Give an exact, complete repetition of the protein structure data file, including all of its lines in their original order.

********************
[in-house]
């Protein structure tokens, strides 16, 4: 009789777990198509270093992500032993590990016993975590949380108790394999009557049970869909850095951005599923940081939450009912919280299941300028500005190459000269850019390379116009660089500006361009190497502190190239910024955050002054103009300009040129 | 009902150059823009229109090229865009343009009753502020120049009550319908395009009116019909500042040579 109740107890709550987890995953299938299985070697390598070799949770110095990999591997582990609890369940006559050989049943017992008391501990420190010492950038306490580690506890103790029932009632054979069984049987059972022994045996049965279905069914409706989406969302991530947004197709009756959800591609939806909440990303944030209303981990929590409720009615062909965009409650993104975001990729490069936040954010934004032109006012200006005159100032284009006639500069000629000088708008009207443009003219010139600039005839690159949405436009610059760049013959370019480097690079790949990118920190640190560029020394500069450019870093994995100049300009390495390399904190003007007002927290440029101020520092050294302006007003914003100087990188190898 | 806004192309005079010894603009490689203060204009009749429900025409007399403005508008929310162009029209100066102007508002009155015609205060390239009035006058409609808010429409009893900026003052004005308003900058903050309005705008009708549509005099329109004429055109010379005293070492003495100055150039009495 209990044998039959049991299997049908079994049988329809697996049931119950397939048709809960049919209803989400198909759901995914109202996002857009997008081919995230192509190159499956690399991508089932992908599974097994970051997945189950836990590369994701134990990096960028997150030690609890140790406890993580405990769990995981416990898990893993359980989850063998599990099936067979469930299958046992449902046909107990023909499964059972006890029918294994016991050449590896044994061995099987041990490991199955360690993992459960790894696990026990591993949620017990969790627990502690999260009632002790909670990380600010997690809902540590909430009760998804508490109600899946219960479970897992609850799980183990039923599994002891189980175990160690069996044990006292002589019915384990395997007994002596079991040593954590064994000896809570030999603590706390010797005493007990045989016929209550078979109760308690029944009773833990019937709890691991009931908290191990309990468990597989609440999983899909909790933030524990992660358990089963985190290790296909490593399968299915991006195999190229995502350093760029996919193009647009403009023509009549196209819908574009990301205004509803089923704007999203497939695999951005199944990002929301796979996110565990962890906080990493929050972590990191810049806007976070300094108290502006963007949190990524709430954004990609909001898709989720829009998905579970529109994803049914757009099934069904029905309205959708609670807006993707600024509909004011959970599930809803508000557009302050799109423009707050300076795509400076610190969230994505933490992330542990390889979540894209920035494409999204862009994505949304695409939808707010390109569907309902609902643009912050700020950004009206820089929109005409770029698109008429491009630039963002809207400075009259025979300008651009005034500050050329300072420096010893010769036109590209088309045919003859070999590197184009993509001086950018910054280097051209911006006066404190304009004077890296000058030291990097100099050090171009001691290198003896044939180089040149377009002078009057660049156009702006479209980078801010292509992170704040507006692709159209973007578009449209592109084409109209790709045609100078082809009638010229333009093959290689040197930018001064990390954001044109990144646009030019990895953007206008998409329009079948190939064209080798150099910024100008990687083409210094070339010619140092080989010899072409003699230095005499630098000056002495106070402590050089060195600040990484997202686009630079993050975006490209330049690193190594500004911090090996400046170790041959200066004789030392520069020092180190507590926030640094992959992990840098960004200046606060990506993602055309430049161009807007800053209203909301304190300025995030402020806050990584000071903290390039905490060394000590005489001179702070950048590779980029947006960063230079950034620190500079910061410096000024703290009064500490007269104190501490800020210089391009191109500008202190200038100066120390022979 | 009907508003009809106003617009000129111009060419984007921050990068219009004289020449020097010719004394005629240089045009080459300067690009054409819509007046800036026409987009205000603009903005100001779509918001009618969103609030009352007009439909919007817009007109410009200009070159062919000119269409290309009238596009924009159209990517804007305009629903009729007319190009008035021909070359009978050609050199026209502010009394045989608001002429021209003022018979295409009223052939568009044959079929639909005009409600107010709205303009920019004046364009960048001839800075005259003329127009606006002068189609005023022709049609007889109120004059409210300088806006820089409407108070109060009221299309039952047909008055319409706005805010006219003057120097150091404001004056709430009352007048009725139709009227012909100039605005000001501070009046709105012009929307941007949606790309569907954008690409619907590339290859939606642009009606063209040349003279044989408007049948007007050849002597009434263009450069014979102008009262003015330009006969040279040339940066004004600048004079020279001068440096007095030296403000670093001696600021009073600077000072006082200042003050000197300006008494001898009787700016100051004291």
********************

[in-house]
């Protein structure tokens, strides 16, 4: 009789777990198509270093992500032993590990016993975590949380108790394999009557049970869909850095951005599923940081939450009912919280299941300028500005190459000269850019390379116009660089500006361009190497502190190239910024955050002054103009300009040129 | 009902150059823009229109090229865009343009009753502020120049009550319908395009009116019909500042040579 109740107890709550987890995953299938299985070697390598070799949770110095990999591997582990609890369940006559050989049943017992008391501990420190010492950038306490580690506890103790029932009632054979069984049987059972022994045996049965279905069914409706989406969302991530947004197709009756959800591609939806909440990303944030209303981990929590409720009615062909965009409650993104975001990729490069936040954010934004032109006012200006005159100032284009006639500069000629000088708008009207443009003219010139600039005839690159949405436009610059760049013959370019480097690079790949990118920190640190560029020394500069450019870093994995100049300009390495390399904190003007007002927290440029101020520092050294302006007003914003100087990188190898 | 806004192309005079010894603009490689203060204009009749429900025409007399403005508008929310162009029209100066102007508002009155015609205060390239009035006058409609808010429409009893900026003052004005308003900058903050309005705008009708549509005099329109004429055109010379005293070492003495100055150039009495 209990044998039959049991299997049908079994049988329809697996049931119950397939048709809960049919209803989400198909759901995914109202996002857009997008081919995230192509190159499956690399991508089932992908599974097994970051997945189950836990590369994701134990990096960028997150030690609890140790406890993580405990769990995981416990898990893993359980989850063998599990099936067979469930299958046992449902046909107990023909499964059972006890029918294994016991050449590896044994061995099987041990490991199955360690993992459960790894696990026990591993949620017990969790627990502690999260009632002790909670990380600010997690809902540590909430009760998804508490109600899946219960479970897992609850799980183990039923599994002891189980175990160690069996044990006292002589019915384990395997007994002596079991040593954590064994000896809570030999603590706390010797005493007990045989016929209550078979109760308690029944009773833990019937709890691991009931908290191990309990468990597989609440999983899909909790933030524990992660358990089963985190290790296909490593399968299915991006195999190229995502350093760029996919193009647009403009023509009549196209819908574009990301205004509803089923704007999203497939695999951005199944990002929301796979996110565990962890906080990493929050972590990191810049806007976070300094108290502006963007949190990524709430954004990609909001898709989720829009998905579970529109994803049914757009099934069904029905309205959708609670807006993707600024509909004011959970599930809803508000557009302050799109423009707050300076795509400076610190969230994505933490992330542990390889979540894209920035494409999204862009994505949304695409939808707010390109569907309902609902643009912050700020950004009206820089929109005409770029698109008429491009630039963002809207400075009259025979300008651009005034500050050329300072420096010893010769036109590209088309045919003859070999590197184009993509001086950018910054280097051209911006006066404190304009004077890296000058030291990097100099050090171009001691290198003896044939180089040149377009002078009057660049156009702006479209980078801010292509992170704040507006692709159209973007578009449209592109084409109209790709045609100078082809009638010229333009093959290689040197930018001064990390954001044109990144646009030019990895953007206008998409329009079948190939064209080798150099910024100008990687083409210094070339010619140092080989010899072409003699230095005499630098000056002495106070402590050089060195600040990484997202686009630079993050975006490209330049690193190594500004911090090996400046170790041959200066004789030392520069020092180190507590926030640094992959992990840098960004200046606060990506993602055309430049161009807007800053209203909301304190300025995030402020806050990584000071903290390039905490060394000590005489001179702070950048590779980029947006960063230079950034620190500079910061410096000024703290009064500490007269104190501490800020210089391009191109500008202190200038100066120390022979 | 009907508003009809106003617009000129111009060419984007921050990068219009004289020449020097010719004394005629240089045009080459300067690009054409819509007046800036026409987009205000603009903005100001779509918001009618969103609030009352007009439909919007817009007109410009200009070159062919000119269409290309009238596009924009159209990517804007305009629903009729007319190009008035021909070359009978050609050199026209502010009394045989608001002429021209003022018979295409009223052939568009044959079929639909005009409600107010709205303009920019004046364009960048001839800075005259003329127009606006002068189609005023022709049609007889109120004059409210300088806006820089409407108070109060009221299309039952047909008055319409706005805010006219003057120097150091404001004056709430009352007048009725139709009227012909100039605005000001501070009046709105012009929307941007949606790309569907954008690409619907590339290859939606642009009606063209040349003279044989408007049948007007050849002597009434263009450069014979102008009262003015330009006969040279040339940066004004600048004079020279001068440096007095030296403000670093001696600021009073600077000072006082200042003050000197300006008494001898009787700016100051004291």